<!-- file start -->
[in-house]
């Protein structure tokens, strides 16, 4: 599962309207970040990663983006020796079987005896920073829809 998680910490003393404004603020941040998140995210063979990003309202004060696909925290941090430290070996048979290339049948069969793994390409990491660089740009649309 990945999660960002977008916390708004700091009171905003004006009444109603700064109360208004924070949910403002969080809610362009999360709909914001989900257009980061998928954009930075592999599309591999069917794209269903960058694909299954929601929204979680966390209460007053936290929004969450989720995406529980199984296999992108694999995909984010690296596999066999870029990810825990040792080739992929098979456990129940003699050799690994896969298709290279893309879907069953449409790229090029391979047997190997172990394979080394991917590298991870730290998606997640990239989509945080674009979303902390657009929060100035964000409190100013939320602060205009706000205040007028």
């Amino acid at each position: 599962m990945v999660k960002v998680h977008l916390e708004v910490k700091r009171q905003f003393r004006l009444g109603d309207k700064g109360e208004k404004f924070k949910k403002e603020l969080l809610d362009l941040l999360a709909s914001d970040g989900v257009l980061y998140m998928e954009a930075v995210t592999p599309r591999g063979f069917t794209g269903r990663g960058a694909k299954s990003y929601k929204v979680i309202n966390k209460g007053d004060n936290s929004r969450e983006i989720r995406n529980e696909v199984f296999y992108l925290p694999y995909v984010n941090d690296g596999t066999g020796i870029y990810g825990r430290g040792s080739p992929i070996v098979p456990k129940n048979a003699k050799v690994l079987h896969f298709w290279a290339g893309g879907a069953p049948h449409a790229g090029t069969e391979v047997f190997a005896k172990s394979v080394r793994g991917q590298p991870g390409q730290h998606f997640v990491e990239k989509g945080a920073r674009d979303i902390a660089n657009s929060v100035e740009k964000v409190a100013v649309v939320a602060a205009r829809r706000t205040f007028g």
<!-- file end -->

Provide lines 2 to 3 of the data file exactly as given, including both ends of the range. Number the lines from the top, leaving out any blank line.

């Protein structure tokens, strides 16, 4: 599962309207970040990663983006020796079987005896920073829809 998680910490003393404004603020941040998140995210063979990003309202004060696909925290941090430290070996048979290339049948069969793994390409990491660089740009649309 990945999660960002977008916390708004700091009171905003004006009444109603700064109360208004924070949910403002969080809610362009999360709909914001989900257009980061998928954009930075592999599309591999069917794209269903960058694909299954929601929204979680966390209460007053936290929004969450989720995406529980199984296999992108694999995909984010690296596999066999870029990810825990040792080739992929098979456990129940003699050799690994896969298709290279893309879907069953449409790229090029391979047997190997172990394979080394991917590298991870730290998606997640990239989509945080674009979303902390657009929060100035964000409190100013939320602060205009706000205040007028």
């Amino acid at each position: 599962m990945v999660k960002v998680h977008l916390e708004v910490k700091r009171q905003f003393r004006l009444g109603d309207k700064g109360e208004k404004f924070k949910k403002e603020l969080l809610d362009l941040l999360a709909s914001d970040g989900v257009l980061y998140m998928e954009a930075v995210t592999p599309r591999g063979f069917t794209g269903r990663g960058a694909k299954s990003y929601k929204v979680i309202n966390k209460g007053d004060n936290s929004r969450e983006i989720r995406n529980e696909v199984f296999y992108l925290p694999y995909v984010n941090d690296g596999t066999g020796i870029y990810g825990r430290g040792s080739p992929i070996v098979p456990k129940n048979a003699k050799v690994l079987h896969f298709w290279a290339g893309g879907a069953p049948h449409a790229g090029t069969e391979v047997f190997a005896k172990s394979v080394r793994g991917q590298p991870g390409q730290h998606f997640v990491e990239k989509g945080a920073r674009d979303i902390a660089n657009s929060v100035e740009k964000v409190a100013v649309v939320a602060a205009r829809r706000t205040f007028g």